For luxury, all that glitters is gold
The year has certainly got off to a good start for luxury companies, with firms like LVMH, home to Louis Vuitton, reporting stellar results for the first quarter. No wonder — according to CLSA Asia-Pacific Markets analyst Aaron Fischer, resurgent emerging market consumers are fuelling a strong growth in the global luxury goods market. Growth in the sector was double its long-term average last year, Fischer says. He has updated his bullish 2011 report “Dipped in Gold” and is particularly optimistic on established brands, predicting global growth of 10% in 2012, slowing slightly from last year’s 14% rise:
However, we expect leading brands to continue to outperform, rising 15%, compared with the street’s estimate of 12%, which seems far too low.
We look for emerging market consumers, especially when travelling, to drive robust sector growth in the medium term, posting a 15% demand compound annual growth rate in the next 10 years.
That should take emerging markets’ share of global luxury demand to 73% by 2020, up from 50% at present, Fischer predicts, with China playing a leading role.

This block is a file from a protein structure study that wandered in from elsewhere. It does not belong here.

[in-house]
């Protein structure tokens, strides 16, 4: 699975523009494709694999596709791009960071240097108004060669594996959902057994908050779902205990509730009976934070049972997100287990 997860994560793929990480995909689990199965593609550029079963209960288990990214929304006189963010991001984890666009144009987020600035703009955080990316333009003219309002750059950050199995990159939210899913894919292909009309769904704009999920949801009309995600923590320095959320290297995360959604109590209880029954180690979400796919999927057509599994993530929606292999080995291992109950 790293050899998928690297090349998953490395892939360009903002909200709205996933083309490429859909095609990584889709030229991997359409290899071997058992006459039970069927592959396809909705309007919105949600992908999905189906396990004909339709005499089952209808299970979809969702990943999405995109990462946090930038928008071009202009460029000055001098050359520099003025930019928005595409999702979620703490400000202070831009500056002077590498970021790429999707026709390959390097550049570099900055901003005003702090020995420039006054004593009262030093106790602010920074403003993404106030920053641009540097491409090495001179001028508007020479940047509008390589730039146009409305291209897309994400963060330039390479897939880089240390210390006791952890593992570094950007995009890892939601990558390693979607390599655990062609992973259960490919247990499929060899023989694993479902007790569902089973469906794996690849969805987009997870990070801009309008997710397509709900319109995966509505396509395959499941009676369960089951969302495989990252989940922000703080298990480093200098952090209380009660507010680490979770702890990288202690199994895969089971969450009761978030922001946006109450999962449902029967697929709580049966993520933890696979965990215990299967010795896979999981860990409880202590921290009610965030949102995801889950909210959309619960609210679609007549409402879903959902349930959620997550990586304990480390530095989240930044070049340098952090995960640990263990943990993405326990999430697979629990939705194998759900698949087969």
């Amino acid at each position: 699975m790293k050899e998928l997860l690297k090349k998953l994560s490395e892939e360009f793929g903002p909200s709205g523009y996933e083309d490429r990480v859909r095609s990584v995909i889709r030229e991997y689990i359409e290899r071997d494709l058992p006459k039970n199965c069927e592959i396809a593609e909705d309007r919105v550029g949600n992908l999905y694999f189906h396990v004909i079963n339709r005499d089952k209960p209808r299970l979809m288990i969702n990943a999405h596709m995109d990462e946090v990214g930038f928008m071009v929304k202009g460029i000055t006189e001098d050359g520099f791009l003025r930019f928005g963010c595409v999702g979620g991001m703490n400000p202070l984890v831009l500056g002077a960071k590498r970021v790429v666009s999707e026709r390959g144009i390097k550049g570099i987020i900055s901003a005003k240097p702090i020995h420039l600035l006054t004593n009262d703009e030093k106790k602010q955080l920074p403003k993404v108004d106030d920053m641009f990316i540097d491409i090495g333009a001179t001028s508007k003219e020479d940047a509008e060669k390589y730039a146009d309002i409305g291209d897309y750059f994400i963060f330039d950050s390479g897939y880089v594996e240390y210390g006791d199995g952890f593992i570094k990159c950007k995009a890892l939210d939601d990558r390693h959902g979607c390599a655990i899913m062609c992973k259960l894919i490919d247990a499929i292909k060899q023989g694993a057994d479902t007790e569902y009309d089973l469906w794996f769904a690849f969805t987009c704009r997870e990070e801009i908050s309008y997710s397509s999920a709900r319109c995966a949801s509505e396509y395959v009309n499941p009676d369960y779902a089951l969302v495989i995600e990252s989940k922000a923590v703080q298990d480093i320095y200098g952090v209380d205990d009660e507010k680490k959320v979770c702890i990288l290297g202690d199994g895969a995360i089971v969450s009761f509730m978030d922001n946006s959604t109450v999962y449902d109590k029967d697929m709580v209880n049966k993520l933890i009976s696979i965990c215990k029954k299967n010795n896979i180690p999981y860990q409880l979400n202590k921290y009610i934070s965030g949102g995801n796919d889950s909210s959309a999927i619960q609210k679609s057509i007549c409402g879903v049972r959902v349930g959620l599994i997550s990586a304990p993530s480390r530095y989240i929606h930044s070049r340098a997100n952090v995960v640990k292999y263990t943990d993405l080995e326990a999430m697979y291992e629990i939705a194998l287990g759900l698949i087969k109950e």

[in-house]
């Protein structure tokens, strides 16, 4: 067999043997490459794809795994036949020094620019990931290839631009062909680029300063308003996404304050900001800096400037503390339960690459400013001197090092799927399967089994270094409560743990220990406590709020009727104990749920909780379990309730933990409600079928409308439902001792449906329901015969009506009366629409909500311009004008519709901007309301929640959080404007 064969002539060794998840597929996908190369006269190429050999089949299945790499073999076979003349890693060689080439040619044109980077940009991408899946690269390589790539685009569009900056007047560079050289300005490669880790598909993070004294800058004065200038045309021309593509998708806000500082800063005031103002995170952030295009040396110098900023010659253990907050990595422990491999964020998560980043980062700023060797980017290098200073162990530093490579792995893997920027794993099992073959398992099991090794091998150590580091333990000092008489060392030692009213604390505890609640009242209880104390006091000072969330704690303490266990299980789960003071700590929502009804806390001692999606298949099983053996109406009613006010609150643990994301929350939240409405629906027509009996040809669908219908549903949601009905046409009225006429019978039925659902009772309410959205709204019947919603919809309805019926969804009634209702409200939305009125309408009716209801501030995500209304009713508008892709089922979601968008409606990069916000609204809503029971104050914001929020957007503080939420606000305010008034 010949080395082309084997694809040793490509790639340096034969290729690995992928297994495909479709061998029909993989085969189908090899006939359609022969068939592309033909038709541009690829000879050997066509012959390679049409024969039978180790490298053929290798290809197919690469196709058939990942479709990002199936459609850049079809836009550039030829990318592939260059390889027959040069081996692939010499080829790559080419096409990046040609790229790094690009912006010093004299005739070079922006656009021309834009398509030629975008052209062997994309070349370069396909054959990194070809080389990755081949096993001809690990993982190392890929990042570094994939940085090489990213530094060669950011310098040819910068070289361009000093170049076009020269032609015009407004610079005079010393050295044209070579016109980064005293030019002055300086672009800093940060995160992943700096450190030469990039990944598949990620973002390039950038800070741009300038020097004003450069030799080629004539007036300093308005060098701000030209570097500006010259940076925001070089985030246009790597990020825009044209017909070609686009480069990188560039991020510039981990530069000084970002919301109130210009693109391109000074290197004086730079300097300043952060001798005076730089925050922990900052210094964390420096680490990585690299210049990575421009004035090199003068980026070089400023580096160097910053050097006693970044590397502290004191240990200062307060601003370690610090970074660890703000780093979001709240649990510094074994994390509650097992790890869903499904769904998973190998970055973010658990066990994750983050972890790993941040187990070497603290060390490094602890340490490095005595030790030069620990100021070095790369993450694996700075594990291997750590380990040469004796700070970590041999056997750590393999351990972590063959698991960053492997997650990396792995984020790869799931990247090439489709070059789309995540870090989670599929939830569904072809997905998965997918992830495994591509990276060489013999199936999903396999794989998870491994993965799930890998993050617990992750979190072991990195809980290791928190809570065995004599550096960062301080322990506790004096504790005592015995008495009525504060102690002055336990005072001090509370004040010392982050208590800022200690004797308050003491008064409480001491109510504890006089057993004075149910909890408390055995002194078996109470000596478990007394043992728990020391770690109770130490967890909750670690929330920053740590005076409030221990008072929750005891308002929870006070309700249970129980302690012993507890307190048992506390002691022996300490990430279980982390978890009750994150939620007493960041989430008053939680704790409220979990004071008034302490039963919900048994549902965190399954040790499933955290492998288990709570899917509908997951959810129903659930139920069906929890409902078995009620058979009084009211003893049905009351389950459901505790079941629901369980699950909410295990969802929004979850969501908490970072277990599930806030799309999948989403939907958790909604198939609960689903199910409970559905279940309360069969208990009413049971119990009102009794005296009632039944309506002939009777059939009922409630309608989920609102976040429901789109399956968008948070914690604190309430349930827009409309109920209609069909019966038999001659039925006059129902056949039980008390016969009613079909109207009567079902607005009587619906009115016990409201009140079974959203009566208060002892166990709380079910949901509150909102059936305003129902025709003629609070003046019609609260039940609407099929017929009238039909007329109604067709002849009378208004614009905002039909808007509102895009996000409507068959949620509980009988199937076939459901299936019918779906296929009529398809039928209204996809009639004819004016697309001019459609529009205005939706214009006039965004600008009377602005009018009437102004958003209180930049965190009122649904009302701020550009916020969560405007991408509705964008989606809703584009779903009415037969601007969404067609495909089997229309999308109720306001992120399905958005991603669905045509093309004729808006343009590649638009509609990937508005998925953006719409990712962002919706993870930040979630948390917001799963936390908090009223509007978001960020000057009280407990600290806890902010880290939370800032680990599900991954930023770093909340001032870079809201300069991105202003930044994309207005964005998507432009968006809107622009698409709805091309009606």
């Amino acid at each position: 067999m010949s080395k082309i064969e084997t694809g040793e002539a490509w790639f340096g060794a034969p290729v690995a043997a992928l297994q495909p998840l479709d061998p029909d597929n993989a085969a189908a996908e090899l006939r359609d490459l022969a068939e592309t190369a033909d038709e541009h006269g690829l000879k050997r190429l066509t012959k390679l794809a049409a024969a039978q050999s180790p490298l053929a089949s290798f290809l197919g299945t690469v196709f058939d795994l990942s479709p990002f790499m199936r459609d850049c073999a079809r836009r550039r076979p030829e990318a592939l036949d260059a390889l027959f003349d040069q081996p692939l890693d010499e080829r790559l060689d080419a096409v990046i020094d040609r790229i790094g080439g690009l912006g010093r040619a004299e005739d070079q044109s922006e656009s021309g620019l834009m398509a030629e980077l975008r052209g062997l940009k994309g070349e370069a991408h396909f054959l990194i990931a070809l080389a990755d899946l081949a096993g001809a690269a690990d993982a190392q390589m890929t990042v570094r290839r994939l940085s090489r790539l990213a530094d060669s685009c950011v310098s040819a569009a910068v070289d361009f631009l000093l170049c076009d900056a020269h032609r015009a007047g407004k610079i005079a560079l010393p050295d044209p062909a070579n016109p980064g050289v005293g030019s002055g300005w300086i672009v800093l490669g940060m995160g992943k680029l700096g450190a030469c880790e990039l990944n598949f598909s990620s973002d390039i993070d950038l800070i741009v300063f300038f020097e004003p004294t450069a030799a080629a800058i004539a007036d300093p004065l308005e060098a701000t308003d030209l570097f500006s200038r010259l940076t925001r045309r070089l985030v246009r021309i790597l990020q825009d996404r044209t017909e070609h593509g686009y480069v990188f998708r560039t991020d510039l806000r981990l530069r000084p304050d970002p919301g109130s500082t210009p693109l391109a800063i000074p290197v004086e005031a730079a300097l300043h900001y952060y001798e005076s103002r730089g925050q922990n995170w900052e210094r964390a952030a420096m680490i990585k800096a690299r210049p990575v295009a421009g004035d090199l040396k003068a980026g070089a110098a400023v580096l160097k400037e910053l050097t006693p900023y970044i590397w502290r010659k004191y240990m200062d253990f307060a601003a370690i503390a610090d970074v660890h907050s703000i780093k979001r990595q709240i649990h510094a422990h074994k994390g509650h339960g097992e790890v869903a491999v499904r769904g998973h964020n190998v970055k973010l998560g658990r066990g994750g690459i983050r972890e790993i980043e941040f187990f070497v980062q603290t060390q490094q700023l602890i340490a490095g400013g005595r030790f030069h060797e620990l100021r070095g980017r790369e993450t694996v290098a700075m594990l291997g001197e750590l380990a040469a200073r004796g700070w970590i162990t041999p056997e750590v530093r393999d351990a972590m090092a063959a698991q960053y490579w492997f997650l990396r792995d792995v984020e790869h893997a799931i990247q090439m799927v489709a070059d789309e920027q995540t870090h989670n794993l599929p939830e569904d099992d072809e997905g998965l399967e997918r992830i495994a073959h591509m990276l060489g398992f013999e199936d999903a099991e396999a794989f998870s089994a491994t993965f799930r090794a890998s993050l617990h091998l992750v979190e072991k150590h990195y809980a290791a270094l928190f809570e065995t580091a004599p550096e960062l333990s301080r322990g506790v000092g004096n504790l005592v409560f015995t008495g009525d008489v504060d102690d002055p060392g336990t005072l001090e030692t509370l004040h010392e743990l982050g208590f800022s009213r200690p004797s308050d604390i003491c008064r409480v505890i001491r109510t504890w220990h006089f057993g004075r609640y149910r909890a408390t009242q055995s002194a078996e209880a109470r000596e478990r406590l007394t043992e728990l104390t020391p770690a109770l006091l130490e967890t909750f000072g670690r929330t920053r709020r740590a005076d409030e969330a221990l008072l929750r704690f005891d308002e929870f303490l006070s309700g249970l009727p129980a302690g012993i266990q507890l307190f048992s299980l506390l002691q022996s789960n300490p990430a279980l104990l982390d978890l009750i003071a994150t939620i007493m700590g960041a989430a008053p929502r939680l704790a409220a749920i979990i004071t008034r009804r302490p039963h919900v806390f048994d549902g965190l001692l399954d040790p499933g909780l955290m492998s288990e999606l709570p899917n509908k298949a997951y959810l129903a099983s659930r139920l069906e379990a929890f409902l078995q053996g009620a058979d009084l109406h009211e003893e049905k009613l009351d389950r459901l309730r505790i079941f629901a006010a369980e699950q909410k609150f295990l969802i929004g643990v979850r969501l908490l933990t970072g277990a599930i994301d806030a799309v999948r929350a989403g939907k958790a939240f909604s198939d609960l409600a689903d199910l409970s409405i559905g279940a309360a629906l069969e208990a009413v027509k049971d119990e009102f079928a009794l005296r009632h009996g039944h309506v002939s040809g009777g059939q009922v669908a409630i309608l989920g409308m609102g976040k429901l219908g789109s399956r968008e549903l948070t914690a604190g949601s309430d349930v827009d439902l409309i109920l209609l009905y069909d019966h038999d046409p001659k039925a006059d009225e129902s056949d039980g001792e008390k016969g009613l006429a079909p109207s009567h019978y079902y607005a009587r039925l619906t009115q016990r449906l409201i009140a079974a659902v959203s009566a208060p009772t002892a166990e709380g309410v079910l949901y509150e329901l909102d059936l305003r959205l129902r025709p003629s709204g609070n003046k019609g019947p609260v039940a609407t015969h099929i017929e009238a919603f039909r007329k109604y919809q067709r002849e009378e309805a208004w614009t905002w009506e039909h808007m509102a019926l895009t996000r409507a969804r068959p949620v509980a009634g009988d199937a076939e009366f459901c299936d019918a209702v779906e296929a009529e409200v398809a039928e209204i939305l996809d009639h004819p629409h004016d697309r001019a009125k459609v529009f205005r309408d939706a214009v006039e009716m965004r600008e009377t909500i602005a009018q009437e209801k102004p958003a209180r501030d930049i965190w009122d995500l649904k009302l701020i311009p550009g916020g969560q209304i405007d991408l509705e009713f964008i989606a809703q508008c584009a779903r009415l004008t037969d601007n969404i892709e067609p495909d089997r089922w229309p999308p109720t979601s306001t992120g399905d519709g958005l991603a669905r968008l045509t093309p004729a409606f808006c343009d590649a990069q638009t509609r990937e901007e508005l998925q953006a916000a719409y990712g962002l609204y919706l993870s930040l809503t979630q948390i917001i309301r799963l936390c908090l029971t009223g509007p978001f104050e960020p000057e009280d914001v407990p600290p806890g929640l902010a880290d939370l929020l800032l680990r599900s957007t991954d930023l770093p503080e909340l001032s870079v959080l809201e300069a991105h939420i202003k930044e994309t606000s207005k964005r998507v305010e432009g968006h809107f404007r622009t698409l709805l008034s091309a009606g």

Already in European fashion capitals, and in favourite shopping destinations such as New York and Hong Kong, shoppers from emerging markets account for over 50% percent of luxury sales. And the home-grown brands that populate malls and department stores across China should gradually cede ground to big international players, Fischer says. What’s more these new consumers don’t seem too price sensitive — Fischer estimates that Chanel passed on 20% price increases to customers in 2011, without denting sales.
Luxury brands are also benefiting from the growing sophistication of consumers who aren’t content with knock-offs anymore. Between 2008 and 2011, the proportion of Chinese consumers interested in buying fakes fell by more than half to just 15%, a McKinsey survey found.
Fischer’s top stock picks include handbag maker Prada, which listed in Hong Kong last year. 33% of Prada and Gucci’s sales come from mainland China, according to the report. But he also likes some Chinese luxury brands, naming leading shoe retailer Belle, jeweller Chow Tai Fook and Greater China department store firm Lifestyle.
But how has the luxury sector proved so resilient during an economic downturn? Fischer tackles the Wall Street bonuses equal big watches and nice handbags myth by explaining that only around 5 percent of luxury sales come from the financial sector.
So even with bonuses well off pre-crisis levels, the luxury sector has plenty of potential to shine.
(By Clare Kane)